the aviary was pretty much completed. The only things
remaining were the little details that would make the
aviary a more inviting place. First, the outlet door was
created by screwing a spare piece of painted wood to the
wall, covering access to the outlet and extensions cords.
Attached to the outlet door was the platform that would
hold the seed and water dispensers. The platform was designed
to fold up on a hinge. Clothesline cords held the platform
a short distance above the aviary floor, so the kraft
paper could be easily slid out from underneath every day
without needing to move anything on the platform. Because
this platform was located below perches, we installed
a Plexiglas canopy to protect the food from droppings.
Our original design had this platform against the outside
wall, but by putting against the back wall we were able
to contain most of the spilt seed and seed husks to the
inside of the aviary.
platform was installed in one corner to hold the quail
sandbox. We decided to hold off on installing the other
platforms for the time being because we currently have
no need for them.
click on any image to enlarge it!)
outlet door and the platform for the seed and water
dispensers. A Plexiglas canopy protects the food from
platform was installed on hinges so that it could
fold up for cleaning beneath it.
platform was installed in the corner for the quail
sandbox. This platform is not located directly below
platform also folds up for easy cleaning of the floor
platform in use. Fresh food is placed to the side,
in a location not beneath any perches.
of using millet holders, which I find frequently do not
hold the millet well, I attached the millet to select
perches using twist ties. Greenery was added inside the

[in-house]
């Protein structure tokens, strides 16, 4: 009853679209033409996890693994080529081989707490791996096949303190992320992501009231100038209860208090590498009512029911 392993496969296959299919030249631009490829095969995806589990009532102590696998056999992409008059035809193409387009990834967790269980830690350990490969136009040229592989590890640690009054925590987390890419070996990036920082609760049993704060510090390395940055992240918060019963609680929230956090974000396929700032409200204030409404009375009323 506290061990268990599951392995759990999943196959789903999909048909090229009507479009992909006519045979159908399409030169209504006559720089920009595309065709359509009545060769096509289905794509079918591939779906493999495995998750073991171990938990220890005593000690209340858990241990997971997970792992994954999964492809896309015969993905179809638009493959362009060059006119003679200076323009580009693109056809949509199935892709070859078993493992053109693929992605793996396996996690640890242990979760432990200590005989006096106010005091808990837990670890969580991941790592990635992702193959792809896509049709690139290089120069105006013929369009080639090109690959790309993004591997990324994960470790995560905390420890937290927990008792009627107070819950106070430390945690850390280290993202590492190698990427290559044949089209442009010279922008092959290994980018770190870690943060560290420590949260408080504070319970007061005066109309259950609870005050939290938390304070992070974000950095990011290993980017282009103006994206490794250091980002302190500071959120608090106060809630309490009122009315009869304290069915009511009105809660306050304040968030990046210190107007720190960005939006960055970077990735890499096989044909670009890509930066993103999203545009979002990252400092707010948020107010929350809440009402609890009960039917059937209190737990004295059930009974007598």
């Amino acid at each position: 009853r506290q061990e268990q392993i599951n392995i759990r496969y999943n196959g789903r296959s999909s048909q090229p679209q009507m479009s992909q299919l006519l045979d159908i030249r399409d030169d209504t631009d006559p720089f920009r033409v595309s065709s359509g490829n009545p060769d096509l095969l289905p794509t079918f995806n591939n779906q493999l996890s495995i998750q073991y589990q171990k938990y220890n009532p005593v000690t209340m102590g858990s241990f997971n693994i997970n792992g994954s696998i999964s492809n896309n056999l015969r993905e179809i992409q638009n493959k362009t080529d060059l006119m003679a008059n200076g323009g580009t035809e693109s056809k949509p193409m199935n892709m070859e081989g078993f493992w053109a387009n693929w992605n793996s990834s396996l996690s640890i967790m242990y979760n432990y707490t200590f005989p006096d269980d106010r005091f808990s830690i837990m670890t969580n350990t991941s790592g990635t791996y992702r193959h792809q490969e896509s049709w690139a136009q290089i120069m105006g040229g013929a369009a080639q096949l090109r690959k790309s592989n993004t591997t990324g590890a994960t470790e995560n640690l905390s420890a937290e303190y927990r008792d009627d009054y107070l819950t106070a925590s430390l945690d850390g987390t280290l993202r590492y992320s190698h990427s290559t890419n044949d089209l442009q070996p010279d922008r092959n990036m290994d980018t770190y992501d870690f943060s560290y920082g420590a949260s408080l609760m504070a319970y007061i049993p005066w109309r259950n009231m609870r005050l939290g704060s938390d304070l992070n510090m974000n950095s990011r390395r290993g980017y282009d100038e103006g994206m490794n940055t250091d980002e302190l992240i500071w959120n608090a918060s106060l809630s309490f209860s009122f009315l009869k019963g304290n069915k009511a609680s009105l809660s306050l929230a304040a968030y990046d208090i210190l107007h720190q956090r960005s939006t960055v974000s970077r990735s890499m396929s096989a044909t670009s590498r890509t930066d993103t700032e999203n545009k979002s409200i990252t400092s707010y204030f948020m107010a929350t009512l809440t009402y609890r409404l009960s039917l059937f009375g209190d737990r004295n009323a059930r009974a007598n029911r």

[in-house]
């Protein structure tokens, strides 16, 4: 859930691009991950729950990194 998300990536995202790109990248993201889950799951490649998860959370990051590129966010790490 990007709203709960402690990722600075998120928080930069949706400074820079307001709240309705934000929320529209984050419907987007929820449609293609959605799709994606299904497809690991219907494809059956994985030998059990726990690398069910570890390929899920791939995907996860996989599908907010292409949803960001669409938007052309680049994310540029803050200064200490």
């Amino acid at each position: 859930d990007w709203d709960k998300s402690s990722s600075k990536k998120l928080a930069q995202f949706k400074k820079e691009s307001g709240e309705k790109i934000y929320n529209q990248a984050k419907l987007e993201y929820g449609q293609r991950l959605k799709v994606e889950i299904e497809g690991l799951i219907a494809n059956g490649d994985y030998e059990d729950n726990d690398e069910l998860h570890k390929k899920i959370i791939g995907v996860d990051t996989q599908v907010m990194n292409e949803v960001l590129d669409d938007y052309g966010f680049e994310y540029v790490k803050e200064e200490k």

aviary to give it a warmer and livelier atmosphere. I
used branches removed from a silk ficus tree and stapled
them to the walls with a staple gun. The branches were
attached above the perches and I made sure they were secured
to the wall so that the finches could not land comfortably
on them (so that they would not be as likely to become
soiled with droppings). I added craft butterflies to some
of the branches and attached Wallies wallpaper cut-outs
in the shape of birdhouses to the walls near the silk
branches. Suddenly, the aviary seemed full of warmth.
was attached directly to the perches with twist
branches, craft butterflies, and Wallies wallpaper
cutouts finished out the aviary.
view of the greenery.
eye view through the aviary.
then installed, dividing the aviary in thirds so that
I could section off the area I am cleaning so that the
birds cannot enter. In addition, a shade was mounted over
one of the center doors so that I can pull it down 2/3
of the way when I have someone come in to feed the birds
for me (eg, when I am on vacation). I find people are
more comfortable opening the doors if the top of the doorway
is covered, even though I rarely ever have any escapees.
divide the aviary into thirds to keep the birds
out of the section I am cleaning.
shade was mounted over one of the doors, to make it
easier for others to provide fresh food and water
when I am gone.
door shade, pulled down to make it easy to swap food
and water containers in and out.
the webcam was attached to the aviary front and wired
greenery was added outside the aviary, and it was ready
to welcome the birds!
Butterflies - most of the silk butterflies did not last
very long in the aviary. The birds found it fun to tear
their wings to shreds. However, the ones on the outside
of the aviary, attached to the ventilation panels are
still thriving ;) !
- TeVeo, the company that created the webcam software
I used to use, is no longer in existance. The software
still worked, but it was constantly trying to connect
to TeVeo's site, which is no longer there. For this reason
as well as others, we decided to upgrade to a network
camera, the Axis 205. This camera now replaces the logitech
camera shown above.